Setting the Path for a Strategic Recovery & a Return to Home Rule. Gov. Rick Snyder announced he has signed an order to release the City of Flint from receivership and state oversight—making Flint the final city in the state to exit such oversight and preemption of local authority. His decision came as the lame duck Governor, who has been under fire for his selection of emergency managers to the Genesee County city and handling of the Flint water crisis, came at the behest of the Flint Receivership Transition Advisory Board. The decision marks the end of an era of state usurpation of municipal authority—especially in the wake of the role of state imposed emergency managers in the state’s lead contamination crisis for their decisions to switch to the Flint River—decisions which led to the drinking water health crisis, as well as to the devastation of the city’s assessed property values, as well as contributed to the poisoning of thousands of citizens and the deaths of 12. The Governor stated: “City management and elected leadership have worked hard to put Flint on a stronger path…With continuing cooperation between the city and state, Flint has an opportunity to take advantage of the momentum being felt around the city in terms of economic development, which can lead to stronger budgets and improved services for residents.”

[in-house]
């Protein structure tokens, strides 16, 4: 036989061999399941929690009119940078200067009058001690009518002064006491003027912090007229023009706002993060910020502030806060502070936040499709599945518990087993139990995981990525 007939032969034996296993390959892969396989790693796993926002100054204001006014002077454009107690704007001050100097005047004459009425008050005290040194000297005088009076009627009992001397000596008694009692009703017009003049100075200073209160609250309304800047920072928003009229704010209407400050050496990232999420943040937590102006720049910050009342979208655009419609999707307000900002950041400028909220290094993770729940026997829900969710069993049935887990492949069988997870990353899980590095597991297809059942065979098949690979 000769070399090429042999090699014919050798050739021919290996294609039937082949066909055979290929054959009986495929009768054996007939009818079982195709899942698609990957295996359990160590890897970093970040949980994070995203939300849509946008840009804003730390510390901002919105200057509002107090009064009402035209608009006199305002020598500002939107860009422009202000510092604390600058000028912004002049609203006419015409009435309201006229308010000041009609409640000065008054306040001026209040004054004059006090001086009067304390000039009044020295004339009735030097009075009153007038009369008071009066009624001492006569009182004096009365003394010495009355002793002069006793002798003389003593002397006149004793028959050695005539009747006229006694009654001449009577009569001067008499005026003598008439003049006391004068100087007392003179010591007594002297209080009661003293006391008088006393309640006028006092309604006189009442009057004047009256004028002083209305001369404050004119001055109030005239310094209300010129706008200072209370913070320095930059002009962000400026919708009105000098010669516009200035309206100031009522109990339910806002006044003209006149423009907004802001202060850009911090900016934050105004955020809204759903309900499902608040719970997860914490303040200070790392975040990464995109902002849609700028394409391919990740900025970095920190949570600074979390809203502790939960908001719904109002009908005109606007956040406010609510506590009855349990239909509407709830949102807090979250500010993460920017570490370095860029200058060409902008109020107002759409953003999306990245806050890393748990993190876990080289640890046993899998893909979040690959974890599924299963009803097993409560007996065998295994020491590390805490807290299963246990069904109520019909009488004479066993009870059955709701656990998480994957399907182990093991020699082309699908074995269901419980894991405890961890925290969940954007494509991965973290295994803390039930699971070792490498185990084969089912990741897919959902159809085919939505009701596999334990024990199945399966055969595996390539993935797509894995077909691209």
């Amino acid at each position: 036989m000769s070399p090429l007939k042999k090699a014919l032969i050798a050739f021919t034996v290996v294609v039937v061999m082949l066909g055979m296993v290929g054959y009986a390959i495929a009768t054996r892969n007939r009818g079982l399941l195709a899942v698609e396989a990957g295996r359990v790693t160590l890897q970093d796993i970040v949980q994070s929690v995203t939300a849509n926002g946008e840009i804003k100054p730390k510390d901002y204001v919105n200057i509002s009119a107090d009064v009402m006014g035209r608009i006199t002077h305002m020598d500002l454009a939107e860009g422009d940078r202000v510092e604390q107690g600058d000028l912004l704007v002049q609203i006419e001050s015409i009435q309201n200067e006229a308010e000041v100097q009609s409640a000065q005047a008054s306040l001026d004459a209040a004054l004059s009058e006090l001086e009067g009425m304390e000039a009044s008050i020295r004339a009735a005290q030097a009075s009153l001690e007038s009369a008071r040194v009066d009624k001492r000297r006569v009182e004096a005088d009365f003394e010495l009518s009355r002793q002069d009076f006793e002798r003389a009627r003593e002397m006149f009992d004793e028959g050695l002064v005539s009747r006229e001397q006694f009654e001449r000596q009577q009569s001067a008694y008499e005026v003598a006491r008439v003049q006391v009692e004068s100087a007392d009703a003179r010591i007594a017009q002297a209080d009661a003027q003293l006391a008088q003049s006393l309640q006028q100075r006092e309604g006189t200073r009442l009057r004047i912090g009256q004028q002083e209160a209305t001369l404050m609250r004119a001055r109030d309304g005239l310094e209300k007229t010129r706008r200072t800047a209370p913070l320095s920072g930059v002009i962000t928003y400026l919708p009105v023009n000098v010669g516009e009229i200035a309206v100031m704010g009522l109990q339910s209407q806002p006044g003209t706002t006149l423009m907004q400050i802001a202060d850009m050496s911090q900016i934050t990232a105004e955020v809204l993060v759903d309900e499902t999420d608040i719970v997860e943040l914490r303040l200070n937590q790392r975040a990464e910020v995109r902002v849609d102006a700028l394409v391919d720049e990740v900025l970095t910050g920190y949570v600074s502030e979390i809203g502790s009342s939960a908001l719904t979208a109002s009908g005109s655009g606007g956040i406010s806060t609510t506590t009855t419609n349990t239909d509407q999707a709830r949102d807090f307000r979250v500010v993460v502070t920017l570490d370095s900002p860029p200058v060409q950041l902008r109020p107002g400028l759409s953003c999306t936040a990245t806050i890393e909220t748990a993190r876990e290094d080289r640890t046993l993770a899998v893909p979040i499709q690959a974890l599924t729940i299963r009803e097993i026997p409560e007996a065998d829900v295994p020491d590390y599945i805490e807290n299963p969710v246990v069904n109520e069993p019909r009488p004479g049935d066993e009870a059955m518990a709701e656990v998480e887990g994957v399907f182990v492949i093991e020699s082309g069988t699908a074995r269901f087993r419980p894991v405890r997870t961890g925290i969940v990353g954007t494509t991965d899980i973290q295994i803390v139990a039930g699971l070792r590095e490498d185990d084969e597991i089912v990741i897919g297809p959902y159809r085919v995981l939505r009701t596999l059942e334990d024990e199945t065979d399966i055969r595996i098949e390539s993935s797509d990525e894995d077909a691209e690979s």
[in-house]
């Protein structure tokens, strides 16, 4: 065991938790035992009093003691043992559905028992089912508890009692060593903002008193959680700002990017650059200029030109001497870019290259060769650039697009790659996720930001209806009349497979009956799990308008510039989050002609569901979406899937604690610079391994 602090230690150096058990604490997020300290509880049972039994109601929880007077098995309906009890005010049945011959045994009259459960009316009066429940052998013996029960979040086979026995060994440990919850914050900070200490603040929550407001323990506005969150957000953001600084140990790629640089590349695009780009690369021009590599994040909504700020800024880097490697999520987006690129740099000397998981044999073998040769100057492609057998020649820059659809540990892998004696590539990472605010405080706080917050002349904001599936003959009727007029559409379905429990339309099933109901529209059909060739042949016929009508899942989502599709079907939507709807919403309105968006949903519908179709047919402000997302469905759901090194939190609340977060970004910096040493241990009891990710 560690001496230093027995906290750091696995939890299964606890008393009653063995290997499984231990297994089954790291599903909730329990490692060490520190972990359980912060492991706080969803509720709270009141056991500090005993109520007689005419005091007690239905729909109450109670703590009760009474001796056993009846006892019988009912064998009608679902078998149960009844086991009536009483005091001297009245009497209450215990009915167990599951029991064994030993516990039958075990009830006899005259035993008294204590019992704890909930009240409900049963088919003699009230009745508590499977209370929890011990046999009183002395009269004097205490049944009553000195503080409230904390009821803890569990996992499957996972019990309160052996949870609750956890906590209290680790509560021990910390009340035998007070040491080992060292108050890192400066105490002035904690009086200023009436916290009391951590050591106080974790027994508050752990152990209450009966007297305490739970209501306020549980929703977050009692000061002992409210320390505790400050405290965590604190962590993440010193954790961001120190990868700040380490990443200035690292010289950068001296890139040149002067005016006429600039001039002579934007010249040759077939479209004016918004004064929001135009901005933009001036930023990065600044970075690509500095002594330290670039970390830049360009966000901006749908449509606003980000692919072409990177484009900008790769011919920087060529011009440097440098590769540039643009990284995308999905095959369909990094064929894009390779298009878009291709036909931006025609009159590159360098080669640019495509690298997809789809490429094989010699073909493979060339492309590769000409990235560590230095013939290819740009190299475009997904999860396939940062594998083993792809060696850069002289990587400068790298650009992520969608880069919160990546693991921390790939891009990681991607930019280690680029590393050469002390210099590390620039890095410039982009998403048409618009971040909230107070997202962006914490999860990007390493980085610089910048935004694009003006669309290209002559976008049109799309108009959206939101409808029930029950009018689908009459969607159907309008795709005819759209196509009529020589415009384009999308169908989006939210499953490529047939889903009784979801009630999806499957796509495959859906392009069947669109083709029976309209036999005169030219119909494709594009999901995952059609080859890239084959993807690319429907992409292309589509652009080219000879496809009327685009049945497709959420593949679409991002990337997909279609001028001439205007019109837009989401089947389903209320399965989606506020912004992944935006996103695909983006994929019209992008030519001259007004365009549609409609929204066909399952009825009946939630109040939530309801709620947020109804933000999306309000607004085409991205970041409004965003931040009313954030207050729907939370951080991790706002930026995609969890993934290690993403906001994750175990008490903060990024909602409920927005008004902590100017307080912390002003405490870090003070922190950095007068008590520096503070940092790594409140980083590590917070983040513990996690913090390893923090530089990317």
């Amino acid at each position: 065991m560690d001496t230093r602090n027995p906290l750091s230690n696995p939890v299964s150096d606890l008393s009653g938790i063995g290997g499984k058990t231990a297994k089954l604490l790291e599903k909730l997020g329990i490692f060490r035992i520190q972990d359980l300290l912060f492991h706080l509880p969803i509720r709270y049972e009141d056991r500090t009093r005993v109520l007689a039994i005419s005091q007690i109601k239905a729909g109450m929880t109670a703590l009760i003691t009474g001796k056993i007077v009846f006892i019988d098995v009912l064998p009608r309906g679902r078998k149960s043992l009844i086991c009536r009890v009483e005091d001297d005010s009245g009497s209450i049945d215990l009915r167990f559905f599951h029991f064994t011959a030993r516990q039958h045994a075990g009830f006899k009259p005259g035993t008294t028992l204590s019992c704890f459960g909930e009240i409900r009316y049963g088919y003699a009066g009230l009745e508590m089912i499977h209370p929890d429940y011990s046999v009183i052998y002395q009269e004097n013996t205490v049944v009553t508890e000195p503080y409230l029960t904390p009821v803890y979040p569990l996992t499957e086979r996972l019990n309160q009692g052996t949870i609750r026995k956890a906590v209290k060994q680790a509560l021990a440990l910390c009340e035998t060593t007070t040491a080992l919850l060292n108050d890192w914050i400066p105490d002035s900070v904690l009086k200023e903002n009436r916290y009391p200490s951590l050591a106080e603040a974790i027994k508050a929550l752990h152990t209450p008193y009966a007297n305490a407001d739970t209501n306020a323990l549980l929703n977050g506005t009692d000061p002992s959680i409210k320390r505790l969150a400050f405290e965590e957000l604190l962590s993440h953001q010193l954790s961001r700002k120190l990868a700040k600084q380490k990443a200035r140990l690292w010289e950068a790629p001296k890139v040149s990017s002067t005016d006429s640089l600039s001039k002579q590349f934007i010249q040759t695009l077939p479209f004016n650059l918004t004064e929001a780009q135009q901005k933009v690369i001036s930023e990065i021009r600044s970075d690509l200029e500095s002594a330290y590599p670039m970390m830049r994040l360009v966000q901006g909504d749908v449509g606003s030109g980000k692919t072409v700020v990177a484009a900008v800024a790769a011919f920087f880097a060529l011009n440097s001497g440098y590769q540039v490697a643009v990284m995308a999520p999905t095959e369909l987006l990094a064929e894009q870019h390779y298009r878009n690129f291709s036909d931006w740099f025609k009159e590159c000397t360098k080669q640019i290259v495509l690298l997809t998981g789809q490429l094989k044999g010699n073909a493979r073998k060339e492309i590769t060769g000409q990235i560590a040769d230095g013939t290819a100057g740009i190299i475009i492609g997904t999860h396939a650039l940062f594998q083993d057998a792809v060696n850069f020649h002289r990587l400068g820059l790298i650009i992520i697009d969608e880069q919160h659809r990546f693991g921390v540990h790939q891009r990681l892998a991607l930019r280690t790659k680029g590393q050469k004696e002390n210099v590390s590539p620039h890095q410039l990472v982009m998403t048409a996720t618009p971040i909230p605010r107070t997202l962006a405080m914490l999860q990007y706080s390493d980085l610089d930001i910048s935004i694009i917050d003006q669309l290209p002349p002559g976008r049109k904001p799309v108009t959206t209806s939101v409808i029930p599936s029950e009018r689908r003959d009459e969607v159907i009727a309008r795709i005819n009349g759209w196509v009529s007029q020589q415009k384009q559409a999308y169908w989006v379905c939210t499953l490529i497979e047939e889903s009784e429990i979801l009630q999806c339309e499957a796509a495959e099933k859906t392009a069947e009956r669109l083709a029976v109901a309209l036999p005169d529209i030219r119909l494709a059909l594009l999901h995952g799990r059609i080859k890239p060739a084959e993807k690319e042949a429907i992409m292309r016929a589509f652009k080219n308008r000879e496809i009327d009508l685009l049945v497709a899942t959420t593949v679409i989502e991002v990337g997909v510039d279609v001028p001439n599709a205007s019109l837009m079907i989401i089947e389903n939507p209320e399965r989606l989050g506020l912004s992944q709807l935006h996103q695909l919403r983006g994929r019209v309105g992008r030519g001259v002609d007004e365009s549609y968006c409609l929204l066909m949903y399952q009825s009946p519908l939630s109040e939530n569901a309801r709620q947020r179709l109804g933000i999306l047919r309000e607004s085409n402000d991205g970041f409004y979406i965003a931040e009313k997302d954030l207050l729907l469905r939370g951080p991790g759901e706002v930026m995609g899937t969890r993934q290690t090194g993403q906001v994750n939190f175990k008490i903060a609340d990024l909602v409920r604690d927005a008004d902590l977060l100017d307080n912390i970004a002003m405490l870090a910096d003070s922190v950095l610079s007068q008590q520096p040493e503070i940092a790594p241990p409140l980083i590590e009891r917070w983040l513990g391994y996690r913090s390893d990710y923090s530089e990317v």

The announcement cleared the path for Michigan state Treasurer Nick Khouri’s expected signature on a “Flint RTAB resolution that repeals all remaining emergency manager orders,” with the repeal effectively securing the municipality from seven years of state emergency management, restoring full authority to the city’s Mayor and Council—or, as Mayor Karen Weaver put it: “We’ve just got our divorce…I feel real good about it…I remember when I was campaigning (in 2015) — it was one of the things I talked about, was I wanted to work on getting home rule back to the City of Flint. I know it’s how we got into this mess (the water crisis), was having an emergency manager and our voice being taken from the city and taking the power away from the local elected officials. We’ve shown that we’ve been responsible, and we’re moving this city forward.” That state preemption had come in the wake of a state financial review team opining that a “financial emergency existed” in Flint, and that the city had no “satisfactory plan in place to address the city’s fiscal problems,” leading to the preemption of local control and state imposition of an emergency manager from that time until shortly after Mayor Weaver was elected in November 2015.